The Beatles: Where did the Fab Four live in Liverpool?
A house once inhabited by Beatles' guitarist George Harrison is to be sold at auction. But why is his Liverpool home significant, and where else did members of the Fab Four live?
Climbing out of bed one morning, a teenage Harrison left his modest three-bedroom terraced home and went to catch a bus to school.
It was the late 1950s and, according to Beatles legend, what happened next was a series of chance meetings which led to the formation of the world's most famous band.
Chatting on the top deck as the bus pulled away, Harrison met a precocious young guitarist named Paul McCartney, who convinced him to join a band he had started with another friend - John Lennon.
It was at Harrison's house - 25 Upton Green, Speke - where The Quarrymen held some of their first rehearsals before the band evolved into the Beatles in 1960.
Now, 65 years since Harrison's parents Harold and Louise bought the former council house, the property will go under the hammer at a venue equally synonymous with the Fab Four - The Cavern Club.
Colin Hanton was The Quarrymen's drummer and remembers playing at Harrison's house, although he admits his kit was not always welcome there.
The 75-year-old still plays with the band, which continued with other musicians after a split that saw the Beatles head for stardom.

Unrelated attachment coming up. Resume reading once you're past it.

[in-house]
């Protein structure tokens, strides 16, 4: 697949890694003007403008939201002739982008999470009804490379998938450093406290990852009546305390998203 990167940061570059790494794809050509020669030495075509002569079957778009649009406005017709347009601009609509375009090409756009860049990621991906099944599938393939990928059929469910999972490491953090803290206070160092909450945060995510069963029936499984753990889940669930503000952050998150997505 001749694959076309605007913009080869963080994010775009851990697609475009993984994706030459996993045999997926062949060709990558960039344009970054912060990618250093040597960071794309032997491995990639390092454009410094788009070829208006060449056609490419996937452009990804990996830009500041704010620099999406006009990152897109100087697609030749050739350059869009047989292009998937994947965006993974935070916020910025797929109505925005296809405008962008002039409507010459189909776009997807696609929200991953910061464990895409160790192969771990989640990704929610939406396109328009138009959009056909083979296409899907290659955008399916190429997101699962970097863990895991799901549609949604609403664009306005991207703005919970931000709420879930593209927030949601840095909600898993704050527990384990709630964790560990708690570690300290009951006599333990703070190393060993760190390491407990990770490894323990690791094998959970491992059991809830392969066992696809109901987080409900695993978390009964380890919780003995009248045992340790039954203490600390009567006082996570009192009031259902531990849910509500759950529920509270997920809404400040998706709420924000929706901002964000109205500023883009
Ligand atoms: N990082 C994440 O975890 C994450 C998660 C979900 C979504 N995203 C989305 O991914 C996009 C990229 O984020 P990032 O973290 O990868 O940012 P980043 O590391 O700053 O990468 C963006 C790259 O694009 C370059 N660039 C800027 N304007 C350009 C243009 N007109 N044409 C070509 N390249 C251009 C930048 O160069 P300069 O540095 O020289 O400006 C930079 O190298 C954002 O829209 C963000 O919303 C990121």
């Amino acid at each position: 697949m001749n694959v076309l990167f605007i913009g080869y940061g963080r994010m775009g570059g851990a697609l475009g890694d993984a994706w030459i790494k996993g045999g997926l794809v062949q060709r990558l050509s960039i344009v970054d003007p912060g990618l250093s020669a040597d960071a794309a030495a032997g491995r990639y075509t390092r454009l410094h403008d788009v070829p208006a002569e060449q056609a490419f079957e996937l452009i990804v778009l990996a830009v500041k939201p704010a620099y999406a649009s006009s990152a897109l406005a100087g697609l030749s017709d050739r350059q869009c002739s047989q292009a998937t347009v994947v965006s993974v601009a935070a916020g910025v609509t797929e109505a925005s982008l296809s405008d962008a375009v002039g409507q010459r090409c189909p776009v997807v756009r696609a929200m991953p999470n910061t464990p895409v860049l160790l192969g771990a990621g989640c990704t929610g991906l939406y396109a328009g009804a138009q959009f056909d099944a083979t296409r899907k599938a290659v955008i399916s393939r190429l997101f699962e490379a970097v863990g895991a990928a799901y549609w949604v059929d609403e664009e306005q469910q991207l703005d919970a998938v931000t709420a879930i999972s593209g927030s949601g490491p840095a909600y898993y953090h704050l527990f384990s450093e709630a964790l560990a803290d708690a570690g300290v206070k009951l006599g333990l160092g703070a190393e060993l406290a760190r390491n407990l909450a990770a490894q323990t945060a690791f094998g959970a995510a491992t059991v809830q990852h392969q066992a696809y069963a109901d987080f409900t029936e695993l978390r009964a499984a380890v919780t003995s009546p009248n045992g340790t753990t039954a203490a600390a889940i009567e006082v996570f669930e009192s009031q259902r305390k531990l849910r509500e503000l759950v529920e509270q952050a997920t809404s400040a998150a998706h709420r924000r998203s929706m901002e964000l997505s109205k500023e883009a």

"George was probably two years younger than me," he said. "He was the baby of the group. He was this little lad with a big guitar. Actually, it was an excellent guitar - that's why he was invited. It improved the Quarrymen no end.
"The story was he met Paul on the top deck of a bus. We played at George's house and met his mum. I never met his dad at the time.
"We mostly played at Paul's. It's one thing going round with guitars, but if you take a drum round you're not always going to be popular."
Estate agents believe the house, which has a guide price of £150,000, could sell for more than £500,000. The average price of a terraced house in Speke last year was £60,000.
Paul McCartney lived at 20 Forthlin Road, in Allerton, from the age of 13 until he was 22.
It is thought that more than 100 Beatles songs were composed here, including Love Me Do, I Saw Her Standing There and When I'm Sixty-Four.
Neil Brannan, a guide at Liverpool-based Cavern City Tours, called the house "probably the most important house in the history of rock and roll".
"I'd say that simply because of the number of songs composed here," he said. "What happened in that house had more effect on popular culture and music and tourism, certainly than any other house I can think of.
"Paul's dad was a musician and he encouraged the group to play. There was a piano in the house and, although Paul's first instrument was the trumpet, he soon moved on to guitar.
"Paul was the last of the Beatles to leave Liverpool, in 1964. All the rest had moved down to London, but it wasn't until they came back from their famous tour in the States that he finally left."
When the McCartney family left, Sheila Jones and her family moved in, refurbishing the home in about 1978 and throwing out the doors, window fittings and tiles.
Glen South, a local musician, heard about the original front door, and collected it from the house, keeping it behind his sofa at his home in Lancashire. It sold for £5,060 at an auction earlier this year.